Journalism: What Next?

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Presentation on what's next in journalism at US j-schools March 2014

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Journalism: What Next?

  1. 1. Journalism: what next? George Brock Professor and Head of Journalism City University London March 2014
  2. 2. What links these men?
  3. 3. …with these?
  4. 4. Or with this…
  5. 5. New bits of journalism landscape • Jeff Bezos (Amazon + Washington Post) • Pierre Omidyar’s: Ebay + First Look news sites • Vox • Vice • Buzzfeed
  6. 6. Common denominators • New players without legacy • Serious money • Innovation via experiment • = re-invention • Not easy to embarrass
  7. 7. How this book came about
  8. 8. When you hear people moaning about the future of journalism, remember… • Journalism’s history was mostly like this: messy, experimental, improvisational and – quite often – not at all serious. • People working in mainstream, established newsrooms often don’t see what’s going on at the grassroots.
  9. 9. Late 20th century was unusual • Plenty of advertising in print • So much in 1990s they thought they needn’t worry about the internet any time soon • Plenty of advertising in network (terrestrial) TV • This produced a stability which persuaded journalists that they had always worked in a well-resourced environment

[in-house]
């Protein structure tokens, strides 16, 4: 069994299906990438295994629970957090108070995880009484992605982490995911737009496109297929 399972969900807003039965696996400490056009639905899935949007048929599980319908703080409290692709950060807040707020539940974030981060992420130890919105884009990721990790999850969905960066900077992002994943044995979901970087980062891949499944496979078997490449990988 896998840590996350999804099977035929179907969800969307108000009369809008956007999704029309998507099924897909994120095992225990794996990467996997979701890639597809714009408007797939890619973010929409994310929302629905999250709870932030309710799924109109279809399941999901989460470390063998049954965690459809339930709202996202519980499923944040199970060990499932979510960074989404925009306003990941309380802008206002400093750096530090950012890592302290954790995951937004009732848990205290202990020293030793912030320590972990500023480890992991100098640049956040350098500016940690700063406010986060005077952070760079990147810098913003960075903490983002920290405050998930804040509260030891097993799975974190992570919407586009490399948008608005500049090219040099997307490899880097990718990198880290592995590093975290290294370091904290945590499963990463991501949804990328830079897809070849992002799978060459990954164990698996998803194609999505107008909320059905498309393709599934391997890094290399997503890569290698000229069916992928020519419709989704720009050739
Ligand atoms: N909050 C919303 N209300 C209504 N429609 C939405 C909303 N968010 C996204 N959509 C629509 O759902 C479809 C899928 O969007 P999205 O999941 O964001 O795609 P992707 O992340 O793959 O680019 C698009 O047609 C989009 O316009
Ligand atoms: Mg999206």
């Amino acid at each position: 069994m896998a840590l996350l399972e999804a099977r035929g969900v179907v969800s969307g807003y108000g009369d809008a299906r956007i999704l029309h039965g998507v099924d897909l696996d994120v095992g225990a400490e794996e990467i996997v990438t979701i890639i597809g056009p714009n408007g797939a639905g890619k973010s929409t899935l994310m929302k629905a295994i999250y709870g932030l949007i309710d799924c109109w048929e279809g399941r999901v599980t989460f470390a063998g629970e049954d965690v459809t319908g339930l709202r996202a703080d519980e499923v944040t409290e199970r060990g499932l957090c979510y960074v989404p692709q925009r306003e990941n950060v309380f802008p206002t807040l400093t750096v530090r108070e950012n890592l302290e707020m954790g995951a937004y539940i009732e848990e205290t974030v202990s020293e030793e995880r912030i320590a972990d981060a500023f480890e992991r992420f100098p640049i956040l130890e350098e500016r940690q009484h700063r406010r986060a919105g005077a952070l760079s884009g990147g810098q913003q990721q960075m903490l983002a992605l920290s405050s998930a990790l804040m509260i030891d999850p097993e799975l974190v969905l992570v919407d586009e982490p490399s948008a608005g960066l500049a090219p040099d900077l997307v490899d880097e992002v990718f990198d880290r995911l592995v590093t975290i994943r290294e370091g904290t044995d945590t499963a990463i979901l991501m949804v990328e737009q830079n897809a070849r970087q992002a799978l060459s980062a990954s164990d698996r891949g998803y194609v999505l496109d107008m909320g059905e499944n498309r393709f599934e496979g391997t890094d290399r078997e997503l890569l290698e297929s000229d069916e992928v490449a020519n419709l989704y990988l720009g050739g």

10. 10. UK national daily and Sunday newspaper circulation 1950-2000
  11. 11. • Words + pix • Reading/watching habits will change because people are on the move • Open sourcing • User/reader’s frame of reference is wider because of instant comparison • Data comes alive News media re-invent where digital creates news possibilities
  12. 12. There’s a pattern here • Disruption • …is followed by regeneration • But not always immediately • And in the gap between newsrooms close and jobs are lost • People always notice the loss before the regeneration
  13. 13. Stop worrying and enjoy digital • Be clear about what journalism is for • 4 tasks which still require skill and practice: – Verification – Sense-making – Eye-witness – Investigation
  14. 14. What could still go wrong • Words are needed for ideas at length • Local/hyperlocal: very hard • TV hasn’t yet hit its digital crunch • Metadata: already very dangerous (particularly to journalists)
  15. 15. Remember what “experiment” means • Most fail • What happens is not what is predicted • Even if it is predicted, it won’t happen on schedule • Established companies and organisations are at a disadvantage • Experiments produce winners and winners get bigger • Look at history: this is what happened in the past
  16. 16. What will distinguish winners? • They have ideas about what journalism is for • Lean and mean • They scale carefully • Pragmatic, flexible and confident with back-end tech • Combine aggregation and origination • They organise for high-quality experiment • That usually means very good tech back end + data
  17. 17. •THESE are the companies to work for
  18. 18. • @georgeprof • www.georgebrock.net • www.city.ac.uk/journalism

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